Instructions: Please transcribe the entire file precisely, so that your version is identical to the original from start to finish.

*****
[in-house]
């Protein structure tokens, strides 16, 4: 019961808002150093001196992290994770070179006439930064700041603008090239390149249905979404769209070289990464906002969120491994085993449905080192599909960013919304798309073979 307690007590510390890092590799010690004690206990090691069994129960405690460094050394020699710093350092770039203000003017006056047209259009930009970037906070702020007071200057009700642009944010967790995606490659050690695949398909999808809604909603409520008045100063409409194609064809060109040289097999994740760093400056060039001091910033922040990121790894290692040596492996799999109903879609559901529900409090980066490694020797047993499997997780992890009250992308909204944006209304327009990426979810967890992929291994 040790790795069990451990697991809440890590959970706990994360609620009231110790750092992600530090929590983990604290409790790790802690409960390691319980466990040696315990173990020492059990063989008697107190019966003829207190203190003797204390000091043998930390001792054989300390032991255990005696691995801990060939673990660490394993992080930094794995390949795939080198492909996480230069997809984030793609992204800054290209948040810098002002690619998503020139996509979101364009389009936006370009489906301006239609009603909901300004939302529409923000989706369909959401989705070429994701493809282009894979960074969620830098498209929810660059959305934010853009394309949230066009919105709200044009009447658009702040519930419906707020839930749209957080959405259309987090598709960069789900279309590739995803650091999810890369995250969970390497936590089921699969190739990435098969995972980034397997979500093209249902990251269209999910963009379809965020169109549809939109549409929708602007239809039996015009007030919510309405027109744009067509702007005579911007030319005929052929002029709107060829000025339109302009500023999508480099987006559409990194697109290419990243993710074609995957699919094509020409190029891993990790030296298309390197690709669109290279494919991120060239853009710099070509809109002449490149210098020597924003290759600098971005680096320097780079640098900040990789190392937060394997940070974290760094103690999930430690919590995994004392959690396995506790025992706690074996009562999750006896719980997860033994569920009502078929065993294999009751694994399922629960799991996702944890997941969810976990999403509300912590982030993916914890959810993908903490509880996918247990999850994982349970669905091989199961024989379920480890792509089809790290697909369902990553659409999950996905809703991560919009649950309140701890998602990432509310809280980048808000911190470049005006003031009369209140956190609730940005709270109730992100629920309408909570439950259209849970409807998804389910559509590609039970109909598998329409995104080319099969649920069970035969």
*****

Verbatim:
[in-house]
């Protein structure tokens, strides 16, 4: 019961808002150093001196992290994770070179006439930064700041603008090239390149249905979404769209070289990464906002969120491994085993449905080192599909960013919304798309073979 307690007590510390890092590799010690004690206990090691069994129960405690460094050394020699710093350092770039203000003017006056047209259009930009970037906070702020007071200057009700642009944010967790995606490659050690695949398909999808809604909603409520008045100063409409194609064809060109040289097999994740760093400056060039001091910033922040990121790894290692040596492996799999109903879609559901529900409090980066490694020797047993499997997780992890009250992308909204944006209304327009990426979810967890992929291994 040790790795069990451990697991809440890590959970706990994360609620009231110790750092992600530090929590983990604290409790790790802690409960390691319980466990040696315990173990020492059990063989008697107190019966003829207190203190003797204390000091043998930390001792054989300390032991255990005696691995801990060939673990660490394993992080930094794995390949795939080198492909996480230069997809984030793609992204800054290209948040810098002002690619998503020139996509979101364009389009936006370009489906301006239609009603909901300004939302529409923000989706369909959401989705070429994701493809282009894979960074969620830098498209929810660059959305934010853009394309949230066009919105709200044009009447658009702040519930419906707020839930749209957080959405259309987090598709960069789900279309590739995803650091999810890369995250969970390497936590089921699969190739990435098969995972980034397997979500093209249902990251269209999910963009379809965020169109549809939109549409929708602007239809039996015009007030919510309405027109744009067509702007005579911007030319005929052929002029709107060829000025339109302009500023999508480099987006559409990194697109290419990243993710074609995957699919094509020409190029891993990790030296298309390197690709669109290279494919991120060239853009710099070509809109002449490149210098020597924003290759600098971005680096320097780079640098900040990789190392937060394997940070974290760094103690999930430690919590995994004392959690396995506790025992706690074996009562999750006896719980997860033994569920009502078929065993294999009751694994399922629960799991996702944890997941969810976990999403509300912590982030993916914890959810993908903490509880996918247990999850994982349970669905091989199961024989379920480890792509089809790290697909369902990553659409999950996905809703991560919009649950309140701890998602990432509310809280980048808000911190470049005006003031009369209140956190609730940005709270109730992100629920309408909570439950259209849970409807998804389910559509590609039970109909598998329409995104080319099969649920069970035969």